Lastly, it is interesting to look at the two-dimensional density distribution of the data in a Drawn vs. Won plane, ignoring (but keeping in mind) that the number of teams per league is not a constant.
This figure tells us that Premier League teams have won an average of 15 games and have drawn an average of 10 games per season. Whereas the average Spanish team have won 13 games and have drawn 8 games per season. In other words, the average result for an average team in European leagues is to win between 10-15 games and to tie about 10 games per season. If you can do better than this, then you are one of the top teams running for the title. Note also that Ligue 1 and Bundesliga teams rarely won more than 25 games per season, conversely to Premier League, Serie A and La Liga.
Here are some record-breaking teams:
Best winning teams:
- Juventus: 33/38 victories in 2013-14
- Barcelona and Real Madrid: 32/38 victories in 2012-13 and 2011-12
- Tottenham Hotspur: 31/42 victories in 1960-61
Worst winning teams (note they are mainly English teams):
- Stoke City: 31/ 42 defeats in 1984-85
- Blackburn Rovers and Leeds United: 30/42 defeats
- Sunderland, Sporting de Gijn (and 4 more): 29/42 defeats
Best scoring teams:
- Aston Villa: 128 goals in 42 games in 1930-31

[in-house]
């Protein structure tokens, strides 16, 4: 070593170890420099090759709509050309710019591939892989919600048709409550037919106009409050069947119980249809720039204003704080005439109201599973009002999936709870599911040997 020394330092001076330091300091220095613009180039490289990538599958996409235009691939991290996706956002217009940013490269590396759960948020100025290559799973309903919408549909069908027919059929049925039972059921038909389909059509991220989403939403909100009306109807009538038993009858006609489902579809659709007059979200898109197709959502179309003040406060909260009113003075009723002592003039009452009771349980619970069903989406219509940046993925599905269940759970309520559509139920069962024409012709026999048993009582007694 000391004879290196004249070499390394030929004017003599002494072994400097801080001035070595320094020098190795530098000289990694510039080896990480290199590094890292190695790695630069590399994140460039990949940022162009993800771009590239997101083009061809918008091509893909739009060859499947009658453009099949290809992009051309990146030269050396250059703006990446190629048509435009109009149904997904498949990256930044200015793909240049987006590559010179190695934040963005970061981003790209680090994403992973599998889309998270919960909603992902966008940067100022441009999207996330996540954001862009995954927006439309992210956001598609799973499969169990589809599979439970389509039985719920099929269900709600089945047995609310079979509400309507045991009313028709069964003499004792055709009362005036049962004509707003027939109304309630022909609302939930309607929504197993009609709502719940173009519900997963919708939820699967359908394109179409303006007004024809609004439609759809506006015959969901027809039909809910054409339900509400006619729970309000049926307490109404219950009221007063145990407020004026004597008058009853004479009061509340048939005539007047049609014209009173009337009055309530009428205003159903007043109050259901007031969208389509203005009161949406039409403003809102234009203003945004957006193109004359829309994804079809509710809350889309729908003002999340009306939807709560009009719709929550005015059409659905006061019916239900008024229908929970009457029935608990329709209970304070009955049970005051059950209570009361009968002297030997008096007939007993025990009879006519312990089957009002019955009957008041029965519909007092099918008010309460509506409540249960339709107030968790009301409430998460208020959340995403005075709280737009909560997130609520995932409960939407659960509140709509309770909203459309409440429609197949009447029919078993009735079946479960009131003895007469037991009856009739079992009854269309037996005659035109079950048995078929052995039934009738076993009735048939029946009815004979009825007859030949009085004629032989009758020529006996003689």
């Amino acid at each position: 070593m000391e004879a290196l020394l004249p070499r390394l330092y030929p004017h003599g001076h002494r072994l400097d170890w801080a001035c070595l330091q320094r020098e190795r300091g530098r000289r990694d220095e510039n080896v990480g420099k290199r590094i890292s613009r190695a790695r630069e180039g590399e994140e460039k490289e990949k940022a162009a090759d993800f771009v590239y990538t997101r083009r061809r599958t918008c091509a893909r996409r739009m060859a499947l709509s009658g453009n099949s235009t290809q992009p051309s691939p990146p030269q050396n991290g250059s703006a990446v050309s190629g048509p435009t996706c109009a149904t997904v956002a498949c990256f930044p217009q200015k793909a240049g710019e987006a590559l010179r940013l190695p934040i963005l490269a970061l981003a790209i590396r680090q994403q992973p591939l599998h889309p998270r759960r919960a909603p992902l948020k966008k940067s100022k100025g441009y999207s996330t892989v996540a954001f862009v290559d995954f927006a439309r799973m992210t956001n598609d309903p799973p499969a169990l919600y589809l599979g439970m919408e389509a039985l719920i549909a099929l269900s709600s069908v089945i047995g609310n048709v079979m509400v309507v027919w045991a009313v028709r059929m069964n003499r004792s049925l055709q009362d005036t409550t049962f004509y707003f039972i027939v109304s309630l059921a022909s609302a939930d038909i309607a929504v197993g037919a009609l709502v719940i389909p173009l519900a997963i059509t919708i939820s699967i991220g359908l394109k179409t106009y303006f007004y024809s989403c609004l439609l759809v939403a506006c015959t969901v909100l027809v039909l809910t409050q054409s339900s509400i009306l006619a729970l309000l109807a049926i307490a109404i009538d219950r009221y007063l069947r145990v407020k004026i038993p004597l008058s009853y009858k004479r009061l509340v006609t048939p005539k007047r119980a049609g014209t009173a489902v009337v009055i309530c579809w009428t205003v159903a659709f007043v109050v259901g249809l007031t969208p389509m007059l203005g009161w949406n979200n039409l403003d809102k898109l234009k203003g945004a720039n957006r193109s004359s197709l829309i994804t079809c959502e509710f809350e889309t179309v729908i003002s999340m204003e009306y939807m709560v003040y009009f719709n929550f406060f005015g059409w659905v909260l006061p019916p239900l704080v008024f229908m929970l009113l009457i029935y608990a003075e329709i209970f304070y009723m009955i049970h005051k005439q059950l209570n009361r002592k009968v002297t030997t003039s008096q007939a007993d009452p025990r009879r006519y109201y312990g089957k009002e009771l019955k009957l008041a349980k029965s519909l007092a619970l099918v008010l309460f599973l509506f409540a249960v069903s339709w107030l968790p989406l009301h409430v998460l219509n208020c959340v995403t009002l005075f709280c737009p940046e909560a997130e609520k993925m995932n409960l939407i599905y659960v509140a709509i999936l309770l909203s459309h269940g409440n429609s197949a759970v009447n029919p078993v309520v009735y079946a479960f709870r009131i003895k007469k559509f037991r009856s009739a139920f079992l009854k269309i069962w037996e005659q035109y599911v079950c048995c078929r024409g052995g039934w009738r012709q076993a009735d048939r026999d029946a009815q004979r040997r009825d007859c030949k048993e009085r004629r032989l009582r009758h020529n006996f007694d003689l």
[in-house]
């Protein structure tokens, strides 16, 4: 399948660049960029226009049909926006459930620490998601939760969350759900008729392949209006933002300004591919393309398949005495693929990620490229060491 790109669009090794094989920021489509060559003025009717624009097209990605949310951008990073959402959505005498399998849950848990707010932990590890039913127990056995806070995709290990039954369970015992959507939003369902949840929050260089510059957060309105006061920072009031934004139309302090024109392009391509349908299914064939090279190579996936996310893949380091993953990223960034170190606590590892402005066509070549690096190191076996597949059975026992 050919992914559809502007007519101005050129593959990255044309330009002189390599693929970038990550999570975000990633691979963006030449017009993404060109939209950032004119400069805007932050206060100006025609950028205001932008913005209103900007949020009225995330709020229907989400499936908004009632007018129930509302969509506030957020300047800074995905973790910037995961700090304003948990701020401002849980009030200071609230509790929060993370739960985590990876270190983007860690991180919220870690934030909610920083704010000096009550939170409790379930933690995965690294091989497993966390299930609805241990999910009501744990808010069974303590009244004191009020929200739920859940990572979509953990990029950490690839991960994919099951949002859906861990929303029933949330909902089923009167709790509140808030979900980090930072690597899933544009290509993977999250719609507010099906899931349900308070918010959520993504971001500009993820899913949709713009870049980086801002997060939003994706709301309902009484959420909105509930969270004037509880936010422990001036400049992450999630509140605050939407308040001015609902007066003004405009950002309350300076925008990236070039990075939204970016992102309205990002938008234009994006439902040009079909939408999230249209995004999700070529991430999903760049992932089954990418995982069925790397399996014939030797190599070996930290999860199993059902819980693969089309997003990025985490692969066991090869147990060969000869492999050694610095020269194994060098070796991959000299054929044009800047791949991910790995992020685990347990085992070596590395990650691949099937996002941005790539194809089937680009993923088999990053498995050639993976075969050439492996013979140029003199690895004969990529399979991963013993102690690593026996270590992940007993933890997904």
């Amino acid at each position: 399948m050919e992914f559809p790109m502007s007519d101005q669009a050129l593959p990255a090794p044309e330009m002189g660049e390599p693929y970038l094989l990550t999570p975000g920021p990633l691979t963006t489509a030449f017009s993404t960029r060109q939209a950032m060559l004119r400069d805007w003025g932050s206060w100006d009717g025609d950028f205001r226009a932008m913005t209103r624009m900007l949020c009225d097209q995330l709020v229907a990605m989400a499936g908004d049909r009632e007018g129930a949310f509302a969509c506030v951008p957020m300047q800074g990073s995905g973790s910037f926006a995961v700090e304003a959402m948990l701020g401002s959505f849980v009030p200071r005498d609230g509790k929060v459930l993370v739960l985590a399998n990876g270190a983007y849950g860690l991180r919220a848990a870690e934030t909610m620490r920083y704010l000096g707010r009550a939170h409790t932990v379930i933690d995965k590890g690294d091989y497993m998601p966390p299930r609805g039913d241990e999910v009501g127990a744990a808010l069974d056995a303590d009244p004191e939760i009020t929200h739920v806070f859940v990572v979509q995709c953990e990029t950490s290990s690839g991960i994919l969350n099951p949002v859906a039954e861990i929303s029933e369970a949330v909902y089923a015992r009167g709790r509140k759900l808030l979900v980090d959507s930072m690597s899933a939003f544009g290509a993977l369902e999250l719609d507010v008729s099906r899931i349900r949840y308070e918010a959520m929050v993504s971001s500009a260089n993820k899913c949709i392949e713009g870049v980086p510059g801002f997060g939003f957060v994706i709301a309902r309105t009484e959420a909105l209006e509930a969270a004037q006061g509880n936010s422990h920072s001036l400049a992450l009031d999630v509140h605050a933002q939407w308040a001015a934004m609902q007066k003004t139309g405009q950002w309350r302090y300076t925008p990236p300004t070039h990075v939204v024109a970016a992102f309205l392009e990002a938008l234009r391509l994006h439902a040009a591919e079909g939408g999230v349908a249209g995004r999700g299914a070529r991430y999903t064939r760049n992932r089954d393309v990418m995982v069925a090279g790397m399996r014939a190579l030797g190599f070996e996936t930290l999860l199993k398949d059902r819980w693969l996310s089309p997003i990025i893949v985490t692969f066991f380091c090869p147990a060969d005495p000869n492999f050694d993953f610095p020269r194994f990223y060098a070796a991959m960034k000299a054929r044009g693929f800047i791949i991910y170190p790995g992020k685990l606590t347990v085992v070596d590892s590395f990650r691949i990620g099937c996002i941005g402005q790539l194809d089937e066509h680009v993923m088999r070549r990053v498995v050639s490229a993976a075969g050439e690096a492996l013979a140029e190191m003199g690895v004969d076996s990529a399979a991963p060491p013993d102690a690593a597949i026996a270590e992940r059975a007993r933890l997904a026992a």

- Arsenal: 127 goals in 42 games in 1930-31
- Torino: 125 goals in 40 games in 1947-48
Worst scoring teams (note they are all Italian teams):
- Bari: 11 goals in 30 games in 1969-70
- Palermo, Mantova, Empoli: 13 goals in 30 games
- Ternana, Catania, Verona, Ascoli: 14 goals in 30 game
Moreover, these teams never lost a game during a season: Perugia (in 1978-79), Milan (in 1991-92), Juventus (in 2011-12), Madrid CF (in 1931-32), Arsenal (in 2003-04).
I suspect that comparing the results of intra-European championships (like the UEFA Champions League) will provide further insights into the differences between European leagues, especially in the early days when league statistics were considerably different from each other. In fact, looking at the figures above, I noticed that the five leagues started to behave very similarly from the year 2000 onwards. I think this is due to the increasing mix of nationalities playing and coaching in European Leagues. The playing style of different countries are merging together into what will soon become the European way of playing football.